If you’re not hearing from your audience, you’re either not reaching the right people or they don’t know you’re ready to listen.

  • 22:14 Even if you have positioned yourself in the place of listening, constantly invite your audience to ask more questions. Always be a person who says, “I want to give value and in order to give value, I want to know more about you.” The best brands are the brands that listen and let their audience know they’re listening.
  • 22:48 Kyle: In mentioning that, it’s also important to make sure your audience doesn’t feel like a big survey—to make sure they know you really want to answer their questions. You don’t want it to be a, “We’ve selected a few people to answer this questionnaire about how we’re doing,” type of thing. I see that on Twitter every now and then and I don’t do them because I don’t feel like someone’s listening to that. It’s not a one-on-one experience, it’s a mass polling of their user base. Especially if you’re a younger brand, or maybe you’ve even been around for a little while, remember to let your audience know you really are interested in them and you’re interested in understanding what they want to know. It’s not a blanket of poll questions.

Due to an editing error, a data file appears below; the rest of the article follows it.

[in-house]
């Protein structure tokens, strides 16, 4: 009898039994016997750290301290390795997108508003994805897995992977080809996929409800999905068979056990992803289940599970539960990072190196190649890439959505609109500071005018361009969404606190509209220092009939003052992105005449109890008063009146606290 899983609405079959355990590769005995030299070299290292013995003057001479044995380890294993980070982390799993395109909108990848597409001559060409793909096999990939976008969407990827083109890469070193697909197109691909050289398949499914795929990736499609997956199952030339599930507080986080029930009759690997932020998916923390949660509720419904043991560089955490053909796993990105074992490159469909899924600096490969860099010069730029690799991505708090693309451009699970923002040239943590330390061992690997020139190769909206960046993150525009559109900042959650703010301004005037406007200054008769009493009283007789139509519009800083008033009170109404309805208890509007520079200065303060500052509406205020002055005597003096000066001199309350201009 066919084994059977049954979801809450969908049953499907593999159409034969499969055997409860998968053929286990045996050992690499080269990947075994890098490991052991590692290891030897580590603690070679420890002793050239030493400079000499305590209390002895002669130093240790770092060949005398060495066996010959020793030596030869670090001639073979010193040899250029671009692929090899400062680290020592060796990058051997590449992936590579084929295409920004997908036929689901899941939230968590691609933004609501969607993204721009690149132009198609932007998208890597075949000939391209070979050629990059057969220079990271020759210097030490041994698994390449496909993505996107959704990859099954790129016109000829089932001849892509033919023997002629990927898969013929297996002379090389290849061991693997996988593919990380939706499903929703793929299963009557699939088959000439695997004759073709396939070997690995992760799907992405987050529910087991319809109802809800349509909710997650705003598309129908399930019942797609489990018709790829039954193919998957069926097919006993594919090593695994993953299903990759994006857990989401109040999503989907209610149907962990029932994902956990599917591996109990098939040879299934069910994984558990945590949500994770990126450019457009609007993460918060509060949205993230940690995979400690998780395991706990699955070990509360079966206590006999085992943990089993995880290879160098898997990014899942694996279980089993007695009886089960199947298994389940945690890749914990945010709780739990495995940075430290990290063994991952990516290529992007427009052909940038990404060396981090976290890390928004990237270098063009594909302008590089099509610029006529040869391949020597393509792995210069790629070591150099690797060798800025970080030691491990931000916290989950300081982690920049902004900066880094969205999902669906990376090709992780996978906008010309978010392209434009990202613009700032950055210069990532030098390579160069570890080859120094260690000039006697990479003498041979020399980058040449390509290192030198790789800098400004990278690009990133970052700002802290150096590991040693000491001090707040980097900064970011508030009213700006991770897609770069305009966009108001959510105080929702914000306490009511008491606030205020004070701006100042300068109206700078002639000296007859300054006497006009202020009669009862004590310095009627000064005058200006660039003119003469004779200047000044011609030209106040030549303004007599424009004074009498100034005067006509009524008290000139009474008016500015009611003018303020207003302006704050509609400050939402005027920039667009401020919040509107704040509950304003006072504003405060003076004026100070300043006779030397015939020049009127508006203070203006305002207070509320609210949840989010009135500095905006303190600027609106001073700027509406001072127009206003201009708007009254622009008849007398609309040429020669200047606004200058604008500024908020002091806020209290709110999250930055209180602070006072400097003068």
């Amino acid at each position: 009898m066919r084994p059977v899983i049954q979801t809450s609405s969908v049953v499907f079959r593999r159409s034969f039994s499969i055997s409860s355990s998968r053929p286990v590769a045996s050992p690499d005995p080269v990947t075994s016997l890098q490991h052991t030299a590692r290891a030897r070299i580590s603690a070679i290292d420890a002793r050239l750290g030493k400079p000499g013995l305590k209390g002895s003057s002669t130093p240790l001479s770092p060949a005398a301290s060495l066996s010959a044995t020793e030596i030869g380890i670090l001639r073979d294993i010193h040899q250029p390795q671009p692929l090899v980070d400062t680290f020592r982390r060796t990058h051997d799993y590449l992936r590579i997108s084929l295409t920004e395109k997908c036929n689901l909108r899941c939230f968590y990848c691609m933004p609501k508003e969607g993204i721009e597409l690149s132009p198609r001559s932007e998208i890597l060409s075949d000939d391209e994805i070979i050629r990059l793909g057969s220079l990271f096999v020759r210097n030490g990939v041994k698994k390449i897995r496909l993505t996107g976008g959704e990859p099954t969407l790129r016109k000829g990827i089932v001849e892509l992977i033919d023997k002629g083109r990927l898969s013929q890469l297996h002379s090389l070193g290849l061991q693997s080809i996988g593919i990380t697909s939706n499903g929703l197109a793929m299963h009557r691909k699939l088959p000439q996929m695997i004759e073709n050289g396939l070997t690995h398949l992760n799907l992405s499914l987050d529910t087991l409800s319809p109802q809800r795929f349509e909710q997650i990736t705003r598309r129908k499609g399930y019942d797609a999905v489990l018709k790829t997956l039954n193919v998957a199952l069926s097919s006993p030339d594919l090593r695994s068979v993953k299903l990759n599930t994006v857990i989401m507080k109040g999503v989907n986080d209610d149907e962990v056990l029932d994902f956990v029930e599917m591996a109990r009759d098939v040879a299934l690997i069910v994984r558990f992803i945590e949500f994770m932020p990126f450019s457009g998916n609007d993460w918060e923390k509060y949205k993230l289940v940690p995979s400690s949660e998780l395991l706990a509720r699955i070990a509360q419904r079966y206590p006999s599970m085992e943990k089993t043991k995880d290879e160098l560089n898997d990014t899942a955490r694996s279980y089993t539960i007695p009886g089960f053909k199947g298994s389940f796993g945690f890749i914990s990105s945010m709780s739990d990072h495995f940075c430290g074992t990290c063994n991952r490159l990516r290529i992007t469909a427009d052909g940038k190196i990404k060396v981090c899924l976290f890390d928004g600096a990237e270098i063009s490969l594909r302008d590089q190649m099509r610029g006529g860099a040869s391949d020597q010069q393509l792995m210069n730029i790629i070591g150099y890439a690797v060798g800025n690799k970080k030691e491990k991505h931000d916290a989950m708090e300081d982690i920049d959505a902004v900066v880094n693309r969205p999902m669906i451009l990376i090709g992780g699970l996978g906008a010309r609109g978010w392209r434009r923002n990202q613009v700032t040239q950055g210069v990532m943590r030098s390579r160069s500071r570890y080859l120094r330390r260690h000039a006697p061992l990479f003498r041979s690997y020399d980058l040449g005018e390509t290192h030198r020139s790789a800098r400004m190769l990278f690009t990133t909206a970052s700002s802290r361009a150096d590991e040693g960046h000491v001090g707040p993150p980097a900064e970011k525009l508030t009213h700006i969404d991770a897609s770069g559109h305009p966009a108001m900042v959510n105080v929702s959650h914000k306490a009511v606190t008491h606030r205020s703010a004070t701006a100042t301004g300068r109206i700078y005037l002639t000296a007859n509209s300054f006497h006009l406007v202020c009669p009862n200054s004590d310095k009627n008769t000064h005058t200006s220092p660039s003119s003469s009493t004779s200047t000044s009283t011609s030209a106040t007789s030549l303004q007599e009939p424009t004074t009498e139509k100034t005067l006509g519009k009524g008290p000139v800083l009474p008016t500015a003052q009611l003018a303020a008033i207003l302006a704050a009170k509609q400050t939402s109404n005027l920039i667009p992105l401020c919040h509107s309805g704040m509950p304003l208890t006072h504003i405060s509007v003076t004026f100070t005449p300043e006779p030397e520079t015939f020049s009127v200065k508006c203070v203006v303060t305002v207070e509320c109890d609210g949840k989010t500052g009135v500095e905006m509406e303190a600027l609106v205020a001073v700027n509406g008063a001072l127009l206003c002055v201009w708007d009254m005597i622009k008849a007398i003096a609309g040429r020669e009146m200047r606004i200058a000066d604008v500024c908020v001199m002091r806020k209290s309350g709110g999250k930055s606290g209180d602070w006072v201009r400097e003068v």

• 23:63 Cory: Those things have their place for sure, but it may not be right solution for what you’re trying to accomplish.
  • 24:07 Kyle: When you talked about asking the question again and getting responses from the people you haven’t heard from before, you didn’t send out a survey. You just said, “Reply to me and let’s talk about what you’re struggling with.” I want to highlight the difference there. It’s easy to send out a poll about something and it’s good to do every once in a while, especially if you have products you want to make sure people are satisfied with, but if you really want to get down to understanding what context your target is in, you need to hear from them.

When, where, and how you post is sometimes more important than what you post.

  • 24:54 Cory: When I say “post” I also mean create or produce. For example, imagine you have an email sales funnel, where you send your subscribers a 30 day email sequence. They either sign up for your newsletter or buy a product, and then depending on what their actions were, you can funnel them into a different sequence. There are a lot of different email providers that do this. At seanwes we use Infusionsoft. Services like MailChimp don’t really do this as well, but I think they’re trying to move in the direction of behavior-based emails.